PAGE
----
Projects under consideration for next year's budget include
- retractable bollards on Charles Street
- a landscaped western entrance to Old Town
- hopscotch and other game stencils on the Church Street sidewalk
- decorative crosswalks
- vacant lot gallery
- permanent display of a set of small-scale artworks
- a privately managed Wine Walk
- games in Wayne Ferguson Plaza
- a "Before I Die" public chalkboard
Sidewalk games were added on sidewalk in front of Prohibition Chicken and Twister Root: Hopscotch (traditional) - Alphabet Snake - Hop Balance Jump - Mirror Me - "Psychedelic Orb" Hopscotch - Footprints (adult, child, dog)
The intent is to solidify the connection between Church Street and the rest of the Old Town core, encourage pedestrian traffic in the Old Town district, and add a colorful splash of fun for residents and visitors. It is a kind of love note from Lewisville to people in Old Town.
David Bearden is a husband, father, artist, teacher, and resident of Lewisville, TX. Bearden has been an artist for as long as he can remember. He holds a Bachelors and Masters in art education and has taught high school art for 20 years. Bearden works mostly in acrylic, spray paint and collage these days. He believes art is communication, experimentation, power and play.
Artist Statement: "I am honored to have collaborated with Denise Helbing, Performing Arts Manager at MCL Grand Theater, and James Kunke, Community Relations & Tourism Director, on the Old Town sidewalk hopscotch project. I love Lewisville, especially all the improvements to Old Town of the last several years. I am always looking for ways to invest in our wonderful town. Watching residents young and old play the new games makes me grateful for this opportunity. Thank you to all who helped,
This is one of the first projects (along with the chalk engagement walls) from that initiative. It was one of the highest rated potential Loveable Old Town projects in an online poll of residents conducted in March. Total cost is less than $2,000 and the paint is expected to last 3-5 years with regular touchups.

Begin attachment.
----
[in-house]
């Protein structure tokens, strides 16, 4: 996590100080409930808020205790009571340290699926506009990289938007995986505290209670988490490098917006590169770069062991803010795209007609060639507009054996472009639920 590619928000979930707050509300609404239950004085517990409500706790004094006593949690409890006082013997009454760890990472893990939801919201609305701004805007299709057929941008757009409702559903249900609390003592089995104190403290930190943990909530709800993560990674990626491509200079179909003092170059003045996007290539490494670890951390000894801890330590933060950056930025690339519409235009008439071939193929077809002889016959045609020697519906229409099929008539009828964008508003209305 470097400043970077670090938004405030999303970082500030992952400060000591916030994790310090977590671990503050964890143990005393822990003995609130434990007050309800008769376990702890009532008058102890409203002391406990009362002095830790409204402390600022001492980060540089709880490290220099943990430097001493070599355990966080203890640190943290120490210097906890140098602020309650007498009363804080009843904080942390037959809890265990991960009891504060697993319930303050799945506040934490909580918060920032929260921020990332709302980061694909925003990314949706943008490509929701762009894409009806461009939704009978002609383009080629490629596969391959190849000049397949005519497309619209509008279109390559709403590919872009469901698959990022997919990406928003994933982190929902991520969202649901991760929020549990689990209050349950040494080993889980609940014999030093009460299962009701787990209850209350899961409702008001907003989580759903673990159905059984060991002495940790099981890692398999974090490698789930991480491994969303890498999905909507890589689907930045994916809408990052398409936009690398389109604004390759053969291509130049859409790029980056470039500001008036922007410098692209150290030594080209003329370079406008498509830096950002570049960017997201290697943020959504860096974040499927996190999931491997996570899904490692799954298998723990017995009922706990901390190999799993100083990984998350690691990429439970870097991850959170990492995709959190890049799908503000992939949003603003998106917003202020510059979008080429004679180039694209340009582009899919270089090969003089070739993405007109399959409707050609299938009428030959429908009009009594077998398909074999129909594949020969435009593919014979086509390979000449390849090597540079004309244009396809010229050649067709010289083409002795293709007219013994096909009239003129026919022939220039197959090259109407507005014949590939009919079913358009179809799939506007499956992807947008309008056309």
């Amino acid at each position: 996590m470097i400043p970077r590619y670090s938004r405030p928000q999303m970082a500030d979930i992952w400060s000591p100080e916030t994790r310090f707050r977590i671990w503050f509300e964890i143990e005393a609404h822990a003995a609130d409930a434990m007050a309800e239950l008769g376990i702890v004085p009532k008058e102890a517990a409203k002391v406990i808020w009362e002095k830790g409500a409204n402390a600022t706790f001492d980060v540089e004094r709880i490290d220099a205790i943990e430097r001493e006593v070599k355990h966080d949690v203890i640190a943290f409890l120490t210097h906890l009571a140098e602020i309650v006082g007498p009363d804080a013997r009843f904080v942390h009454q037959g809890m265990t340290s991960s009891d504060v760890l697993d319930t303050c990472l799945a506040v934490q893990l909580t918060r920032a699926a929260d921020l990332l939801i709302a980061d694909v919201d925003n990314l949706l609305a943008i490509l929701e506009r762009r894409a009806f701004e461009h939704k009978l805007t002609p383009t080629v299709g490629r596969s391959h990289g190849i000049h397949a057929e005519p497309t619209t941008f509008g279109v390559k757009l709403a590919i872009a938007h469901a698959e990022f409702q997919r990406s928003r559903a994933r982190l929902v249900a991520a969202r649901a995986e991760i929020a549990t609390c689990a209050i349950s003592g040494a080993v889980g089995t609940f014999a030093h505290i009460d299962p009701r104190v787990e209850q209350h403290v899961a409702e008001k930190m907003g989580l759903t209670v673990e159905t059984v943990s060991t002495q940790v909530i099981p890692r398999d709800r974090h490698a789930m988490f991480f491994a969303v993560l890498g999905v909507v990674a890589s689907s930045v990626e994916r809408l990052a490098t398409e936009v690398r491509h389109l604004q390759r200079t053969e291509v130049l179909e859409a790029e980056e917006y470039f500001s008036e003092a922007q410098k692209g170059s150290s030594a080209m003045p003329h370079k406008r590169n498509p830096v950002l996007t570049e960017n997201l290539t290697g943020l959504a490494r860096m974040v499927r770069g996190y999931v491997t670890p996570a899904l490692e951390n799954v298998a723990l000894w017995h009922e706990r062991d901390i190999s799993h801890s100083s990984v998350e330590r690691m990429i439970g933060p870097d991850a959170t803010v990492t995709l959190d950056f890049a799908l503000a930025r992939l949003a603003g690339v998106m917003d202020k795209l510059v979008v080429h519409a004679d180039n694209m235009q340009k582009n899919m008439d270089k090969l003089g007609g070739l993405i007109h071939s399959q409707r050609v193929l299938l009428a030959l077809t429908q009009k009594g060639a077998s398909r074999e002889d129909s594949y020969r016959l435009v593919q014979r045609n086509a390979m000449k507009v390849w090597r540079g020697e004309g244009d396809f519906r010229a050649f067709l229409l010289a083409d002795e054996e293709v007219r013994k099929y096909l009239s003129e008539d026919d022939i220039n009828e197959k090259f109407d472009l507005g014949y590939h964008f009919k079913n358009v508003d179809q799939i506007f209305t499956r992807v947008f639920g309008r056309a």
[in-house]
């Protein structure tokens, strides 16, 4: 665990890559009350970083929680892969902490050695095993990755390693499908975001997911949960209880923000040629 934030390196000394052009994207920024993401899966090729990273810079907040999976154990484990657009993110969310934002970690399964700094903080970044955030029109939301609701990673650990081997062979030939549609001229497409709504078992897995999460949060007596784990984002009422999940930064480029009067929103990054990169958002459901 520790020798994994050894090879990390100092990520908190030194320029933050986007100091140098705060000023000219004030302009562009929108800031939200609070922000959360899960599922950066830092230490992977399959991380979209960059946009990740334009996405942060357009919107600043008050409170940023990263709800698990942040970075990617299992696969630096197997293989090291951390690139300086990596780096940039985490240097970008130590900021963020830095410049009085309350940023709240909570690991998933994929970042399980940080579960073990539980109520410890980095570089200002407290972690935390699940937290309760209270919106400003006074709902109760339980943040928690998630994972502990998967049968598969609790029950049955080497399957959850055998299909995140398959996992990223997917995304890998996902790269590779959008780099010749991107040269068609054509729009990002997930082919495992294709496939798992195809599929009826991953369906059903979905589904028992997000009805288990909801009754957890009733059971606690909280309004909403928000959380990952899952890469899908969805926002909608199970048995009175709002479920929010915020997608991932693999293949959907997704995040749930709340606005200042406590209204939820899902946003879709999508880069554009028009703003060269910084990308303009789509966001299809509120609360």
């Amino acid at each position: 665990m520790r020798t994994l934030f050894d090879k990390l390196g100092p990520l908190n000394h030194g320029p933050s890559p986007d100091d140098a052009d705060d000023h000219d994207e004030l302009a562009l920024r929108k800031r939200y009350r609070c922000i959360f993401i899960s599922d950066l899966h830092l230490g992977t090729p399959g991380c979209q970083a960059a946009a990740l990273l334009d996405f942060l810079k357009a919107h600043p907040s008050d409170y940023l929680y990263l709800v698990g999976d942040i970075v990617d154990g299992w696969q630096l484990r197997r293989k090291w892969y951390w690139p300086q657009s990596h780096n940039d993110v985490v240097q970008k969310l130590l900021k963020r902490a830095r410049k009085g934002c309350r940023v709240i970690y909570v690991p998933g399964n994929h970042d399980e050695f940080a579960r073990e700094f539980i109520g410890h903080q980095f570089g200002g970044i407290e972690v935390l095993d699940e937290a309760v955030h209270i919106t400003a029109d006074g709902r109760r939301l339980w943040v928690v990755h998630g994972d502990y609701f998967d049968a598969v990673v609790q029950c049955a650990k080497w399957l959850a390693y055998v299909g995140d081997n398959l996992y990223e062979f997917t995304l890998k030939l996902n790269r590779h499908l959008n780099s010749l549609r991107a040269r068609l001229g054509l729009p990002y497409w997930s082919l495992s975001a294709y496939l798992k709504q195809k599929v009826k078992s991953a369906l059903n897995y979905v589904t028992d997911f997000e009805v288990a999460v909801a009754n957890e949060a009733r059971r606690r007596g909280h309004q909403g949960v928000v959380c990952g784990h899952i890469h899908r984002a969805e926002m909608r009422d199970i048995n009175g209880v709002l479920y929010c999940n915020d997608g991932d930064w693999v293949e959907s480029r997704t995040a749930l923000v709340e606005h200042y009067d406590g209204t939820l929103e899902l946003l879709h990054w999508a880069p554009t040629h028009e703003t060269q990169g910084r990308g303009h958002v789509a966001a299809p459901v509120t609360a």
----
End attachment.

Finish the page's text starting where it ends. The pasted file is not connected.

Community Response Art Walls
Two community response chalk walls, available outdoors near Wayne Ferguson Plaza were created with the intent to give community members a public place to voice their thoughts related to prompts given on the walls and stimulate conversation.
The first wall is a bucket-list like space, with the prompt “In my lifetime I’d like to…” This wall can be found on the grounds of City Hall, 151 W. Church Street, daily, east of the main entrance. The wall also is available at Sounds of Lewisville summer concerts and other Wayne Ferguson Plaza activities.
The other response wall, located in North Poydras Plaza, 150 W. Church Street, has the prompt of “I love Lewisville because…” This wall offers a great place for community members to list things, places, people, or activities they love about Lewisville and for visitors to get ideas of the next thing they might want to visit, attractions to check out around town, or people they may meet.
The walls were laid out and painted by Lewisville resident and artist, David Mask. Mask is a retired science and art teacher who now creates art full time in his home-studio. Mask remarked about his art and this project, “I make and share art because I think it is fun, stimulating and makes me feel alive. As an artist, my focus is to translate my daily experiences and references into my sketchbook, online, photographs, art cards or on a canvas and sometimes sculpture. Most projects start with a prototype, an experiment or a commission involving an idea, materials, timeline and a target audience; during May and June this year, my major art projects were Chalk Walls for the City of Lewisville which was definitely a project that went through all these common steps for making art.”
A survey was done to find out what projects residents would like to see as part of Loveable Old Town. We received some good input, and work has started on several items.
The most popular items were a landscaped western entrance where Main and Church meet; decorative crosswalks at selected intersections; games in Wayne Ferguson Plaza; and hopscotch and other sidewalk markings on Church Street west of Charles.
Plans are developing for all four of those items. Residents and visitors should see some visible progress when they come out for Sounds of Lewisville summer concerts in June and July, with roll-out continuing through the rest of this year and into 2020.